Moderate Conscious Sedation in ED determined by Drug Used?

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Does the drug used determine whether to code as moderate conscious sedation or anesthesia? According to ASA it is not the drug but rather the level of consciousness. ED provider is performing the sedation as well as the procedure requiring it. I am being told that if Propofol is used in this scenario (dr has documented MCS) that we would code the cpt code for the procedure “with anesthesia”.
 

SharonCollachi

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Does the drug used determine whether to code as moderate conscious sedation or anesthesia? According to ASA it is not the drug but rather the level of consciousness. ED provider is performing the sedation as well as the procedure requiring it. I am being told that if Propofol is used in this scenario (dr has documented MCS) that we would code the cpt code for the procedure “with anesthesia”.

Who is telling you that and what are their resources to back up that statement?
 
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A clinical person who is basing it on Propofol being an anesthetic. I have found references from ASA and ASGE that indicate specifically that it is not the drug because drugs such as Propofol or Versed can be used for very light or very deep sedation - it is the level of consciousness
 

thomas7331

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I agree with you, you cannot use the drug itself to determine the type of anesthesia that is used.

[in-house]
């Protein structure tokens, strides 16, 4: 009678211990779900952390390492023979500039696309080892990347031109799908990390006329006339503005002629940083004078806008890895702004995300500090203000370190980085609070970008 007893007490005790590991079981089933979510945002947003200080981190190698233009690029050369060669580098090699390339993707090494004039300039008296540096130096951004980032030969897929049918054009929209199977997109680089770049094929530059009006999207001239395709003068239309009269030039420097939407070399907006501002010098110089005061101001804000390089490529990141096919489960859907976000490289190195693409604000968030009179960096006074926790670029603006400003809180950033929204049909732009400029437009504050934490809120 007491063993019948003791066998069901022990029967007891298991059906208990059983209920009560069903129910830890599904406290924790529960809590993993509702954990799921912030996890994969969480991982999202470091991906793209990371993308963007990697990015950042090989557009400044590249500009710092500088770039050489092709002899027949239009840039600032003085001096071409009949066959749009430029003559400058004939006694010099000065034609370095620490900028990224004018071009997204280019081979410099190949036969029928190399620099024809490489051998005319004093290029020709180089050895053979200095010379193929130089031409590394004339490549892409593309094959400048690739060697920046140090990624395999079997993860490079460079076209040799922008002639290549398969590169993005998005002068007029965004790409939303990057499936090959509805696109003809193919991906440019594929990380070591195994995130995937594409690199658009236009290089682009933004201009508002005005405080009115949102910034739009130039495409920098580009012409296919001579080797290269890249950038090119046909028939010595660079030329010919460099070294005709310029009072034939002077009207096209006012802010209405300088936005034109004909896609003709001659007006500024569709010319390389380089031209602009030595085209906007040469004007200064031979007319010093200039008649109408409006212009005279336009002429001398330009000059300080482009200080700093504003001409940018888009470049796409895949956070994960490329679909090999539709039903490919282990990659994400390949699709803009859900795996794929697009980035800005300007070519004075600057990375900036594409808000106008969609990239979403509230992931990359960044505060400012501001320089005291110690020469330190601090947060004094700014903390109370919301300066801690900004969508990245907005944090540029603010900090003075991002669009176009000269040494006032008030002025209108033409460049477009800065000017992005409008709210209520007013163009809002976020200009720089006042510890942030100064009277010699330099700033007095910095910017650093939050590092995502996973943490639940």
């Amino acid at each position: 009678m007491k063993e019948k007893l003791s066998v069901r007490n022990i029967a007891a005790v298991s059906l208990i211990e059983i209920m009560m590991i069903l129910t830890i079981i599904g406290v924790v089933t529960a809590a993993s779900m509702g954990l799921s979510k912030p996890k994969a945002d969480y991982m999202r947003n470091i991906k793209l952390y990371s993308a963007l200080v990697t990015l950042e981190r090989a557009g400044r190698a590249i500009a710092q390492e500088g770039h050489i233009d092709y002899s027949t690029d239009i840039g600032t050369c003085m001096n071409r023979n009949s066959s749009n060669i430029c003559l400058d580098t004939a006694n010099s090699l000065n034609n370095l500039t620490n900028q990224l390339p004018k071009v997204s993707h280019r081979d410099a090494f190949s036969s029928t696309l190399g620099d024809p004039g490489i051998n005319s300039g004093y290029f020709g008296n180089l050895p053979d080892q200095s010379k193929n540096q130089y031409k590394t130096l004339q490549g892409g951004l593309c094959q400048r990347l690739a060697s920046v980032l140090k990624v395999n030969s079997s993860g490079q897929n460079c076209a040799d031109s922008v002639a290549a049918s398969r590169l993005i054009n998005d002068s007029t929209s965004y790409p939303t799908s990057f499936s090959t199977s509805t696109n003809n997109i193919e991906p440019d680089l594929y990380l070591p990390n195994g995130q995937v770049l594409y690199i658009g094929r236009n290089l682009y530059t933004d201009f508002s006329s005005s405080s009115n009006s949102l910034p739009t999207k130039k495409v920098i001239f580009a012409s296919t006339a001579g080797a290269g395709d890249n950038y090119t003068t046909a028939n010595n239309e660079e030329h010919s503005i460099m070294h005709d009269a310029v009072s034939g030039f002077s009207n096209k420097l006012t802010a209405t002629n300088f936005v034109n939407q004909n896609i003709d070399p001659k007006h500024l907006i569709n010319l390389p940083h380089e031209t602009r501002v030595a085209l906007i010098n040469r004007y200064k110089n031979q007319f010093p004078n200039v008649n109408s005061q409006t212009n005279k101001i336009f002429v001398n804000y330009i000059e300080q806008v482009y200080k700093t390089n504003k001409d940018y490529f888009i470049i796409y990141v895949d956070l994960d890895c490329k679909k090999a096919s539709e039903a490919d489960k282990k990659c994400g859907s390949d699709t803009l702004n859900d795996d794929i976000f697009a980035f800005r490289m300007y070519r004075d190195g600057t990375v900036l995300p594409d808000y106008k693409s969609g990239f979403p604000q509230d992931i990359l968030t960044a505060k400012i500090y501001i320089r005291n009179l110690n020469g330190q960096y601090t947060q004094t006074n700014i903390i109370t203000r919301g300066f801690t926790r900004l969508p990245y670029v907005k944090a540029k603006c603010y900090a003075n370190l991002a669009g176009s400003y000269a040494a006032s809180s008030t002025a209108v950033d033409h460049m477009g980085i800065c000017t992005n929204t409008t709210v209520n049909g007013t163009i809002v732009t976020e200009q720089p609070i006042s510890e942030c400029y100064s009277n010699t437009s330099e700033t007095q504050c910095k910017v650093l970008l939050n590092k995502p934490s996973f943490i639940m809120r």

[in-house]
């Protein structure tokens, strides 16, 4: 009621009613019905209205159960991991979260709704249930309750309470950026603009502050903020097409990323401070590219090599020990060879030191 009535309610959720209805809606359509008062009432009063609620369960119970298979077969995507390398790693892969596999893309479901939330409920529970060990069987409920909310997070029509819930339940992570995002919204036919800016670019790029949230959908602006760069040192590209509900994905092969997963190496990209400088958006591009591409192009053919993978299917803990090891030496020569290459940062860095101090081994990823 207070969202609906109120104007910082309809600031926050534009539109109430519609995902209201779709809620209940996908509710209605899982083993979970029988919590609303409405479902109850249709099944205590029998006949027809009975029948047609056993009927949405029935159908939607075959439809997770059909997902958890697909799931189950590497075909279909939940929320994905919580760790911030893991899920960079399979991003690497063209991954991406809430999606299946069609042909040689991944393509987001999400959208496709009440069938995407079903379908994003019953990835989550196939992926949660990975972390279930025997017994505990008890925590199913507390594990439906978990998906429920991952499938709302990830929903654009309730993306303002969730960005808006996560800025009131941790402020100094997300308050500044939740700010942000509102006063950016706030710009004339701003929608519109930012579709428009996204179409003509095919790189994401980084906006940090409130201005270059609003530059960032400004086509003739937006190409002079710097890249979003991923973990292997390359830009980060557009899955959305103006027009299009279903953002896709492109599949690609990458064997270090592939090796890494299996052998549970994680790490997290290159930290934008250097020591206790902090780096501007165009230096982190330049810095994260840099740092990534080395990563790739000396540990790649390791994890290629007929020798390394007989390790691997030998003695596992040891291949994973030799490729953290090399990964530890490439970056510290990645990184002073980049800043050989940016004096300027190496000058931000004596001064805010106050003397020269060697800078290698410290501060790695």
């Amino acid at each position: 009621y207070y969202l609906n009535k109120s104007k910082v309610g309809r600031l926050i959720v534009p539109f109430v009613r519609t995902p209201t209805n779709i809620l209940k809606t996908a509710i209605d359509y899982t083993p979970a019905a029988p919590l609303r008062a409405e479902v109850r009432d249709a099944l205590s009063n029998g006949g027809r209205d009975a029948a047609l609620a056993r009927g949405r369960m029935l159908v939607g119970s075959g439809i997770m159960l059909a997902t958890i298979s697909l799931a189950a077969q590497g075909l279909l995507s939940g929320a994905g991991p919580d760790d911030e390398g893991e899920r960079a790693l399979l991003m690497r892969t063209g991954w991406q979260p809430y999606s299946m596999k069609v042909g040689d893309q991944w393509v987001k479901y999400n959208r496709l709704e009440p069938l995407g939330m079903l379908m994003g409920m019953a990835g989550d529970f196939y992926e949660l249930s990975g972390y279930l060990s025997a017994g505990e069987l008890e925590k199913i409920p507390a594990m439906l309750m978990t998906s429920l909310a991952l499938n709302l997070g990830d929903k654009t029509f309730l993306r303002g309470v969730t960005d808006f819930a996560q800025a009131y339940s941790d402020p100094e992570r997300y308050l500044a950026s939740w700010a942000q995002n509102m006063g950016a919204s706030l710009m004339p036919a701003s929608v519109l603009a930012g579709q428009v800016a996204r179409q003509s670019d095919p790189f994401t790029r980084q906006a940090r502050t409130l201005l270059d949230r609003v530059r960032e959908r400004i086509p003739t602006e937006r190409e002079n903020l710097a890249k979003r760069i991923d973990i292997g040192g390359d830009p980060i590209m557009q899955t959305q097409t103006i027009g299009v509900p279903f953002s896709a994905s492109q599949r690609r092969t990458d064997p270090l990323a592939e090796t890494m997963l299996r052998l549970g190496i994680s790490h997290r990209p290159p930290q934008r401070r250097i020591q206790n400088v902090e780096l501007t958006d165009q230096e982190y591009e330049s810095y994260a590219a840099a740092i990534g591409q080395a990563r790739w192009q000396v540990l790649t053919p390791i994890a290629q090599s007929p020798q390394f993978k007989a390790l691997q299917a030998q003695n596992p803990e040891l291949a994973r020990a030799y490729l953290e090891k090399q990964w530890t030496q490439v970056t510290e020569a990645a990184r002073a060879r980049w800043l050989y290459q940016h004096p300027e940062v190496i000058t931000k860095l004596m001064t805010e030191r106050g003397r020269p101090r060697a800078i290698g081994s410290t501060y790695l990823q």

With regard to CPT code assignment, there are some good articles in CPT Assistant that might help with this, for example the article from January 2018 on Fracture and dislocation restorative services, which states that "For purposes of coding, use of local anesthetics is not considered "anesthesia" because local infiltration is always part of the surgical package.

Some of the CPT codes specify in their descriptions what level of anesthesia meets that requirement (e.g. 21073 which states "requiring an anesthesia service (ie, general or monitored anesthesia care)" or 69424 - Ventilating tube removal requiring general anesthesia) whereas others simply state "with/under/requiring anesthesia" (e.g. 20693, 20694), which per my understanding would imply any anesthesia other than local.

I don't have access at the moment to the latest editions so there may some guidance more current than this, but hopefully this helps some.
 
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